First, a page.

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Republicans mull party rift
Aug 09, 2004 12:00 am
Wilson County Republicans for the most part said their party will come back together after arguably the most contentious primary in its history in time for November's Presidential race.
Yet some in the party questioned whether the fall out from the 57th House GOP primary and the involvement by a sitting State Senator in the race may be long term.
The House primary in question saw incumbent State Rep. Susan Lynn win a second term by soundly beating challenger Tom Wood.
However, it was the presence of Beavers in the race after a public endorsement of Wood that dominated the political landscape in the weeks leading up to election day.
Beavers also publicly accused Lynn and her supporters of planning to run Lynn against Beavers in 2006, something that prompted Beavers to announceme her candidacy two years early.
Republican leaders reached Friday seemed to agree some level of damage had been done to the local party.
"I think Republicans in the county need to take a step back from this and see what our objectives are," Ward 6 Lebanon City Councilor Kathy Warmath said Friday. "You cannot promote a cause and an ideology and everything be about personalities. It needs to be principles before personalities. …The party has been shaken pretty badly."
Warmath knows of what she speaks. While defending her City Council seat last year – a non-partisan position – leading Republican activists in the community sided against her despite her status as one of the original GOP organizers in Wilson County.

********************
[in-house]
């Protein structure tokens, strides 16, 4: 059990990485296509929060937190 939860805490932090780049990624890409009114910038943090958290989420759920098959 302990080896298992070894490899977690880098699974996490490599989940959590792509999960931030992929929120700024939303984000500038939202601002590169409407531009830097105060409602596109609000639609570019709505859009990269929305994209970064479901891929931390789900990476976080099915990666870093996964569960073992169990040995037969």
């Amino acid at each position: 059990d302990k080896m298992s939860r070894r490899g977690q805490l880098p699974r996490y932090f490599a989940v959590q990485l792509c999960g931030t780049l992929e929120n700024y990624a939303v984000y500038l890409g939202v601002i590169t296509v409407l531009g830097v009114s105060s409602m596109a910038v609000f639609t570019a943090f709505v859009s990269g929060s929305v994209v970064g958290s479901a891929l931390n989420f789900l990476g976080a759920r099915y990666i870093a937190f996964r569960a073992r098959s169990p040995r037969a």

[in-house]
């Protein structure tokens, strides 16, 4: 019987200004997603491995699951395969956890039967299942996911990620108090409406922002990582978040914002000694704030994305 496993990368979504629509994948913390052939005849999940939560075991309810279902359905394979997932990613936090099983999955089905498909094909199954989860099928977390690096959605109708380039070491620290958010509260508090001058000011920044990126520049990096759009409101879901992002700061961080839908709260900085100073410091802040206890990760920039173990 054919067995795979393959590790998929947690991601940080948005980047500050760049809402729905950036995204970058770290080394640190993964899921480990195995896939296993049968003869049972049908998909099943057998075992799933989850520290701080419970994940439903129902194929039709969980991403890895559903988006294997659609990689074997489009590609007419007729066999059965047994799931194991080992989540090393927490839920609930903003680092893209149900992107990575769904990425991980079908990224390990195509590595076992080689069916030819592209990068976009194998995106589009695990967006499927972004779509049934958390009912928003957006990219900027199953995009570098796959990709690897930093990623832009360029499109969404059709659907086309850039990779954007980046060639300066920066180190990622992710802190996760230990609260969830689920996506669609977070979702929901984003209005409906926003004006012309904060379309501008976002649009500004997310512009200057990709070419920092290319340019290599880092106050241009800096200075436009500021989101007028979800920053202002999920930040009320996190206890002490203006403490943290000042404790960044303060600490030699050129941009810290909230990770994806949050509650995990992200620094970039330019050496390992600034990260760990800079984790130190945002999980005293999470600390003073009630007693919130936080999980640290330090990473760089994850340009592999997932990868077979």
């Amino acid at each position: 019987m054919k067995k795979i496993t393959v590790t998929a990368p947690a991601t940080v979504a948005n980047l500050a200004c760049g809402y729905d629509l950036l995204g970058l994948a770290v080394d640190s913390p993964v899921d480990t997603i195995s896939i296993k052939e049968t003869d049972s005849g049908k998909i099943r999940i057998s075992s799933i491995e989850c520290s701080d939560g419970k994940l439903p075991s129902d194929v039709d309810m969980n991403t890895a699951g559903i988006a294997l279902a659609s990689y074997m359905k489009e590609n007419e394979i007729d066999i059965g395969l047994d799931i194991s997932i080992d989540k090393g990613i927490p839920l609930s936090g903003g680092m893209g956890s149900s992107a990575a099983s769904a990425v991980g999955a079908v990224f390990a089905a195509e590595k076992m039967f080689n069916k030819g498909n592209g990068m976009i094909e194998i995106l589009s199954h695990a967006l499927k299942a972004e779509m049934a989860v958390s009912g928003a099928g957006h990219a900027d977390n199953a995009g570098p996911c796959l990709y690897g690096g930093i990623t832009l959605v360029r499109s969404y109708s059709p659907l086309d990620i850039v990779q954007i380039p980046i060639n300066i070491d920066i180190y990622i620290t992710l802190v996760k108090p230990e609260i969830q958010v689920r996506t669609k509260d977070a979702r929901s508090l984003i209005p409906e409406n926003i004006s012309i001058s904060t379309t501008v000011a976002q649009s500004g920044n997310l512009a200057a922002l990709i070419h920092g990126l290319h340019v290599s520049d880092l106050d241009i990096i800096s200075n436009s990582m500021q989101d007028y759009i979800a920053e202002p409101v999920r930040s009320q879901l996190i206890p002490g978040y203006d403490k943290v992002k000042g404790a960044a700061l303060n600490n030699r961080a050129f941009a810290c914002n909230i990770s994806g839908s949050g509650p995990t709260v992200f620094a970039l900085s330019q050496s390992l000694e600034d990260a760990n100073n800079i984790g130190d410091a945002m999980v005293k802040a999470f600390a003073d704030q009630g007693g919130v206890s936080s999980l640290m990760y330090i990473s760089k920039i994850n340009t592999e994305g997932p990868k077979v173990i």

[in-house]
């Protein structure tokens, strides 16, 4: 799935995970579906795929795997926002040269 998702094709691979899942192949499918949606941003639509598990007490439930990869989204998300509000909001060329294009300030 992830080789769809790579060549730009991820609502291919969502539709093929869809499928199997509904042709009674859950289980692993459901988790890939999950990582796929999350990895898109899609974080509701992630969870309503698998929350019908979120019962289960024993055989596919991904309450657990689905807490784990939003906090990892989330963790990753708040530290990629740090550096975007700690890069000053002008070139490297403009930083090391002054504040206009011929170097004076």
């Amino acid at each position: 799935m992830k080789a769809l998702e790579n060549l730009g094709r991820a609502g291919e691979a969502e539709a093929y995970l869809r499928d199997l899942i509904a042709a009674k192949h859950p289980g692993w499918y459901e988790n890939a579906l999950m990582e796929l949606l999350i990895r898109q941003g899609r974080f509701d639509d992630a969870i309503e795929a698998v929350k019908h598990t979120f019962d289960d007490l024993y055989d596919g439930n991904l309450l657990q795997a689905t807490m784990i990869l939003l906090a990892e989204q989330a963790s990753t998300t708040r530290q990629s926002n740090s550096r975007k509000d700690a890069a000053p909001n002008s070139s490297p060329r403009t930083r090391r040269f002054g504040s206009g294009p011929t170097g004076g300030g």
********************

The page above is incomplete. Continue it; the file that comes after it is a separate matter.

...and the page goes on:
Warmath said she personally supported Lynn.
"I supported the person that I saw working the hardest," Warmath said. "And so did everybody else. She was clearly the person for the job."
Seventeenth District Republican Committeeman Bob Ousley agreed there had been some level of damage to the local party but could not say how much.
"We're so close to the primary, that is hard to say," Ousley said Friday.
Ousley, a member of the state executive committee and a Mt. Juliet resident, said he was looking to Lynn to lead the party in the wake of the contentious rift with Beavers.
"The bright spot here may be that the victor in the 57th District wants to pull the party together and get things back on track," Ousley said. "Hopefully, she will be the light that guides us through."
Still other party leaders maintained the line many gave prior to the primary actually unfolding, that primaries were good for Republicans.
Lebanon real estate agent Phillip Warren organizes a monthly GOP lunch group known as the Patriot's Club. Warren, once a candidate for the state Senate himself, said the party was "stronger than ever" in the wake of the primary and flap between Lynn and Beavers.
"Primaries are good things," Warren said. "Democracy is ugly sometimes. All Republicans here will eventually get together and work on our common goals. This is like a trial by fire."
For her part, Lynn reiterated her statements on election night, saying she planned to work with Beavers in the future and on the re-election of President George W. Bush.
"The future of the Wilson County Republican Party immediately is to work toward the re-election of our leader, President George W. Bush," Lynn said. "That is a common goal we can come together and work on. If we do that and mend a lot of fences, things will be OK."
Beavers did not return calls to her Mt. Juliet home or Senate office Friday for this story.
Managing Editor Clint Brewer may be reached at 444-3952 ext. 13 or by e-mail at firstname.lastname@example.org.